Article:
I am, as you will probably know, a profound admirer of the planet & the universe in which we find ourselves delightfully alive & able to experience their magnificence, their complexity, & sheer beauty, & at times their awesome, destructive but usually in some way regenerative raw power on a daily, & for me, even a nightly basis.

              Every culture I know of has looked for & developed beliefs around the originator(s) of these many wonders, these beautiful things, often simply described as “creation”.

              Although science has so far demonstrated the capacity for animo acids, the so-called building blocks of life, to be formed in the lab from science’s best guess at the chemicals present on the earliest earth with the introduction of electricity into that “chemical soup”, I know of no experiment that has yet succeeded in introducing the spark of life that made the first cell divide & replicate.

              The precise origin or cause of the Big Bang still eludes the greatest human minds in physics, who are reduced to fascinating speculation by the incredible layers of complexity quantam mechanics keeps on slowly peeling back.

              I think there was – and possibly still is – a creator. For want of a better term I am happy to call it God, though I attribute no specific gender to it. I see no reason to. I do not know whether God intervenes in our earthly affairs, or hears the entreaties of humanity, but I have long ago developed the habit, in times of need, of going out into nature & asking, out loud & very specifically, for help with matters that are troubling me, personally.

              It seems to me that, far more times than the odds should allow, I have received precisely the help that I requested, or occasinally even something better. It is important to me to remember always to give thanks to God for the many blessings that have already been bestowed on me, & it is remarkable how many people of multiple different cultures throughout history have come up with the same feelings & practices.

              Traditional Māori are intimately familiar with these precepts, for example, although they have built myths around many atua as a means of reminding themselves of the need to treat ancestors & the environment with due thanks & respect by anthropomorphising their wairua.

              I don’t need to know how it works, or even IF it really works. It gives me hope & encouragement & does me no harm because, having made my request, I have no expectation that it will be answered. I make the request, & then get on with doing whatever I have to do in case the request is not granted. If it IS granted, or seems to be, that is another bonus, for which I always express my thanks out loud, out of earshot of others, as this is a very personal thing.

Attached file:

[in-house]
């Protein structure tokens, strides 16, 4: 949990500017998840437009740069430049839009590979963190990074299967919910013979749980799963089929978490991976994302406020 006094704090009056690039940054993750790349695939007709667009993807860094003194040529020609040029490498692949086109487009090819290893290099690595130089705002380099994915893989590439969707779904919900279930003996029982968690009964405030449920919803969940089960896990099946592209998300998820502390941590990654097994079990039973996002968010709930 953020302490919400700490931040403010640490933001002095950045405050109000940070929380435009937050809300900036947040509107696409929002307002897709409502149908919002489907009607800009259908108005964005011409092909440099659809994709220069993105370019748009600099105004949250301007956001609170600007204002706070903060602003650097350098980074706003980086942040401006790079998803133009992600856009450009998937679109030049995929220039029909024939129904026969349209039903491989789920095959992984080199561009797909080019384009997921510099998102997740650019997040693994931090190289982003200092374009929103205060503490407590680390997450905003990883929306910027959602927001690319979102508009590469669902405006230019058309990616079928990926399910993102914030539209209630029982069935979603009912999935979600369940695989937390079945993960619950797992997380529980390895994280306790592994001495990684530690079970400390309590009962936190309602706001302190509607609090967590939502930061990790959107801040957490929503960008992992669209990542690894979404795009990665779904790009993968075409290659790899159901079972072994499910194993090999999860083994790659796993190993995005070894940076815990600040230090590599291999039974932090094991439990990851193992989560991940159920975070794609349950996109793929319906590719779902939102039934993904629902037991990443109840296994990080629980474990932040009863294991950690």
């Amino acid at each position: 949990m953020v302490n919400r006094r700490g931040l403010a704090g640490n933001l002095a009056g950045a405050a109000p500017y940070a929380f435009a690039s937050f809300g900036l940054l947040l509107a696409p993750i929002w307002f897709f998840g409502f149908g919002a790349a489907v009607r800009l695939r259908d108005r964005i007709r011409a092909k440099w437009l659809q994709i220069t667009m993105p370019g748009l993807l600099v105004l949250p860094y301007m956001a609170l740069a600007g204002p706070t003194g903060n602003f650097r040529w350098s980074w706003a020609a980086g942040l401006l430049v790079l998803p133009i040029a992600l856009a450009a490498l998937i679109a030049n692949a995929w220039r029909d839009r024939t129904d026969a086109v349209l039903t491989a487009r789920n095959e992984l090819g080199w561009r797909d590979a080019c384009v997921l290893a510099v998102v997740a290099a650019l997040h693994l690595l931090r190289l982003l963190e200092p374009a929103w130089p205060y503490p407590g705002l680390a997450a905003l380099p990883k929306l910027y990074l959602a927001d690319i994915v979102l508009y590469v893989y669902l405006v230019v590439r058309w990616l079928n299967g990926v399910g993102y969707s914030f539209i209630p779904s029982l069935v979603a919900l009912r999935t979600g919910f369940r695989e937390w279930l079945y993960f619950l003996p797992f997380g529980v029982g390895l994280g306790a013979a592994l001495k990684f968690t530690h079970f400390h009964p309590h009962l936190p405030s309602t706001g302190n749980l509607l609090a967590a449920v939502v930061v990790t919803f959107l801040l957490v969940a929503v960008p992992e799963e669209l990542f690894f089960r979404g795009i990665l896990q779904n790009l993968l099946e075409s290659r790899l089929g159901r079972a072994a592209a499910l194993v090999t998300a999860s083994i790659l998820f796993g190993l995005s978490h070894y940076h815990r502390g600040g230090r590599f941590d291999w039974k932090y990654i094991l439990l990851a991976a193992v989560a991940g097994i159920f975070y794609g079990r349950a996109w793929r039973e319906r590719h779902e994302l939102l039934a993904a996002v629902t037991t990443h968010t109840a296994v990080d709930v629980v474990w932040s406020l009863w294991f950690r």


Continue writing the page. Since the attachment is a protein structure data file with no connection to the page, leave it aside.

“Since fitness is mostly aerobic, I wonder how the medical experts you’ve been dealing with have outlined a way to proceed with that.”

              I won’t go into much detail, but the hospital physio has given me good, practical information & handouts on best techniques for someone like I am now for breathing, for clearing my lungs, & for exercising. My arms & legs are still plenty strong enuf to mobilise & to hurt the doctors’s hands when I squeeze, kick or push against them, & long may they continue to be.

              If there is any way to beat this thing, I will; if there is not, I will not surrender to it until there is absolutely no other option. I do not believe in an afterlife, tho one would be nice, as I have had no experiences to strongly suggest to me that there IS one. So
              i will carry on living on this amazing planet for as long as I possibly can, & be thankful for the time I have had on it. At my age I know so many other people who have sadly not been granted the duration of enjoyment of earthly existence that I have had.

              • Dennis Frank

                Good, I see you have the right attitude. Thanks for the feedback. I became a refugee from christianity at age 13 when I told my mum "I'm never going to go to church or sunday school again." Then was mystified that the usual thrashing from my dad never arrived.

                I realised I had a spiritual connection to nature when the hippie thing happened – reminded me of the feeling I had as a child exploring the bush near our home in New Plymouth. Later discovered they call this sense of oneness with nature mystical, and instantly accepted the Gaia hypothesis when Lovelock's brand-new book announced it. Eventually did in-depth research on life after death from circa '96 for a decade or so but like you have no direct experience of that. Was intrigued that our life-path gets co-designed tween incarnations and some tragic/traumatic events are pre-chosen for spiritual development. I don't expect you to believe that since it would be inappropriate to do so! I can't honestly say I believe it either – just that it seems likely.